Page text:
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The bastards book of Ruby  

The best way, and reason, to learn a programming language is to do something with it. Here's a book that describes itself thus:

The Bastards Book of Ruby is an introduction to programming and its practical uses for journalists, researchers, scientists, analysts, and anyone else whose job is to seek out, make sense from, and show the hard-to-find data.

This does not require being "good at computers", having a background in programming, or the desire (yet) to be a full-fledged hacker/developer. It just takes an eagerness to be challenged.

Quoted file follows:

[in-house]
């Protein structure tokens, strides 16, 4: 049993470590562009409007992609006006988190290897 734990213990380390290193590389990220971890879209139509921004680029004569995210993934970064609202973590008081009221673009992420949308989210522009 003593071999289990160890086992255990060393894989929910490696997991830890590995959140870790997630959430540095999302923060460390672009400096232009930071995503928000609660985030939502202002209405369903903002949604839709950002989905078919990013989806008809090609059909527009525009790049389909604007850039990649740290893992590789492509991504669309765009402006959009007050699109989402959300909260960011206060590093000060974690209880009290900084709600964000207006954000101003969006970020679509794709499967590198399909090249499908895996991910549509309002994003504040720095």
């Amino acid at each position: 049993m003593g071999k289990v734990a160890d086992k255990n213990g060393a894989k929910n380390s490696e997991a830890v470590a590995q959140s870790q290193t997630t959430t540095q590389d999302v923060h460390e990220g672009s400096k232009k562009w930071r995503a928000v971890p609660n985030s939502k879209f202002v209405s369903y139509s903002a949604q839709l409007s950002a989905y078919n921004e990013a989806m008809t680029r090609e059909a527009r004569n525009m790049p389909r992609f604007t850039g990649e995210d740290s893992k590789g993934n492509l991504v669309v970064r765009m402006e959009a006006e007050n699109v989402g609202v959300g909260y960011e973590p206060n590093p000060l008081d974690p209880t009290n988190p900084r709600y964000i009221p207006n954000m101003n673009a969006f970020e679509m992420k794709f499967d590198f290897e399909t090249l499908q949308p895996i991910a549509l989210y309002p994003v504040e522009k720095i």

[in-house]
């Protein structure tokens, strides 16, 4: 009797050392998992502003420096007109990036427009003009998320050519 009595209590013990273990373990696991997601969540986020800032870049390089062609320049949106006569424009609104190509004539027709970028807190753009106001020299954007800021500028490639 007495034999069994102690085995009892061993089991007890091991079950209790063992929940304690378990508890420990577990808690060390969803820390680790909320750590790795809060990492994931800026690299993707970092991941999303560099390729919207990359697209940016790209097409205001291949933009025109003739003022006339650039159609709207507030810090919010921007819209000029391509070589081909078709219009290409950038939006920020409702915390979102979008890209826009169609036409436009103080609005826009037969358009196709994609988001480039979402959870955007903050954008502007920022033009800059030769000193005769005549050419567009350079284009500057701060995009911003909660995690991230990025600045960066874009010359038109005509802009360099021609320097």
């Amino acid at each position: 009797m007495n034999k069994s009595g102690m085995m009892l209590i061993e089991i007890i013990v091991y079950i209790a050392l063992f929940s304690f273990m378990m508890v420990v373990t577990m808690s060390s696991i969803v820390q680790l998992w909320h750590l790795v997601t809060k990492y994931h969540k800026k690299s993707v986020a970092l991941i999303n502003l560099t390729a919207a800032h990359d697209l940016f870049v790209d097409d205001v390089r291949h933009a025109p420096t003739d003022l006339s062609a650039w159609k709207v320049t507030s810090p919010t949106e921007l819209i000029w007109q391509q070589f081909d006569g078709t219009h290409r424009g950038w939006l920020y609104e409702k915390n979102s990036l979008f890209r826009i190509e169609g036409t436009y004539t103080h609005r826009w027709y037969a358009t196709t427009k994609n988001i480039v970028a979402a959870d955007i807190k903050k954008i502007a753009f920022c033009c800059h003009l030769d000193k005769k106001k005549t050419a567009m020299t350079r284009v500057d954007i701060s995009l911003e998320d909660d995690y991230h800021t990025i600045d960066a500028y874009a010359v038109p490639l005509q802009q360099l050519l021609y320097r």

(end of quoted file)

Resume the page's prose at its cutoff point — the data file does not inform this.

This practical focus (also mentioned in comments on HN by people who have read/used the book), along with the fact that it's designed for people who don't know how to program, and also along with the fact that Ruby is a delightful language to program in (a completely non-controversial statement!), makes it a great starting point for people who are willing to shun Jeff Atwood's terrible advice and instead follow Sacha Greif's, Zed Shaw's, or even mine.

More from the library:
How boards need to evolve over time
How not to recruit cofounders
Start-up vs consulting vs corporate vs all three